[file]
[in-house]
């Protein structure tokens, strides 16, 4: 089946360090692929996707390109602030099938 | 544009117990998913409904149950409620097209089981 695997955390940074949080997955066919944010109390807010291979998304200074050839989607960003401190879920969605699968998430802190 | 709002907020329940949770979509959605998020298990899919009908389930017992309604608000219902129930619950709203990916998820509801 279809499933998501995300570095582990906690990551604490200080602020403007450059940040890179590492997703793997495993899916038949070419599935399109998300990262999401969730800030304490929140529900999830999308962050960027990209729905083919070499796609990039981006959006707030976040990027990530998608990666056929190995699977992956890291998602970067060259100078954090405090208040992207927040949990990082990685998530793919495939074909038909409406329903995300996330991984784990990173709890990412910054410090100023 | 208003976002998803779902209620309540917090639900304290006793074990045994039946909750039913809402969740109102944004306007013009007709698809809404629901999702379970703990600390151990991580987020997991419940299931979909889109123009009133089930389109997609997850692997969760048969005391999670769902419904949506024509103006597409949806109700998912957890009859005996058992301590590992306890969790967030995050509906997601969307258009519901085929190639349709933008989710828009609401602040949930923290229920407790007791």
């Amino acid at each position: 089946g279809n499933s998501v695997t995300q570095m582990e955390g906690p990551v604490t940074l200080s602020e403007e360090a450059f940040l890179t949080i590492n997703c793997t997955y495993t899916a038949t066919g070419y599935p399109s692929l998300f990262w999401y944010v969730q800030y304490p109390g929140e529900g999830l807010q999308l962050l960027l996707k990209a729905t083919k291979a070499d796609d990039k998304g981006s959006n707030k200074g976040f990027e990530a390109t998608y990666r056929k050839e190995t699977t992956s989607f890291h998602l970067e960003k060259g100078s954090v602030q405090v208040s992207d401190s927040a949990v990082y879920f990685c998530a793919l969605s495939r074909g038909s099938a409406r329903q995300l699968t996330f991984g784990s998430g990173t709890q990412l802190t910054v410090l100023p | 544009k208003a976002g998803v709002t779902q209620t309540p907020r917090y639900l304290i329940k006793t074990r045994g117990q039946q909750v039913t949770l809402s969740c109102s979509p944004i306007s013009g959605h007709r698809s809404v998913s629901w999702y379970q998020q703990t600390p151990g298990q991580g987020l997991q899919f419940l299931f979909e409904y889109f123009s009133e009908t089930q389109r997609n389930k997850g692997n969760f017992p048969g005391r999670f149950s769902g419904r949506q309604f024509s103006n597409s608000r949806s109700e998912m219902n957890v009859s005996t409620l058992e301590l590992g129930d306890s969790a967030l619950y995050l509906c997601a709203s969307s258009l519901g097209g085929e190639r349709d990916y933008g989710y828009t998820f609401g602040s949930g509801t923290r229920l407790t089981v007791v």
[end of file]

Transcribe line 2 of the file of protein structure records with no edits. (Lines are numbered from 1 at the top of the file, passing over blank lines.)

């Protein structure tokens, strides 16, 4: 089946360090692929996707390109602030099938 | 544009117990998913409904149950409620097209089981 695997955390940074949080997955066919944010109390807010291979998304200074050839989607960003401190879920969605699968998430802190 | 709002907020329940949770979509959605998020298990899919009908389930017992309604608000219902129930619950709203990916998820509801 279809499933998501995300570095582990906690990551604490200080602020403007450059940040890179590492997703793997495993899916038949070419599935399109998300990262999401969730800030304490929140529900999830999308962050960027990209729905083919070499796609990039981006959006707030976040990027990530998608990666056929190995699977992956890291998602970067060259100078954090405090208040992207927040949990990082990685998530793919495939074909038909409406329903995300996330991984784990990173709890990412910054410090100023 | 208003976002998803779902209620309540917090639900304290006793074990045994039946909750039913809402969740109102944004306007013009007709698809809404629901999702379970703990600390151990991580987020997991419940299931979909889109123009009133089930389109997609997850692997969760048969005391999670769902419904949506024509103006597409949806109700998912957890009859005996058992301590590992306890969790967030995050509906997601969307258009519901085929190639349709933008989710828009609401602040949930923290229920407790007791």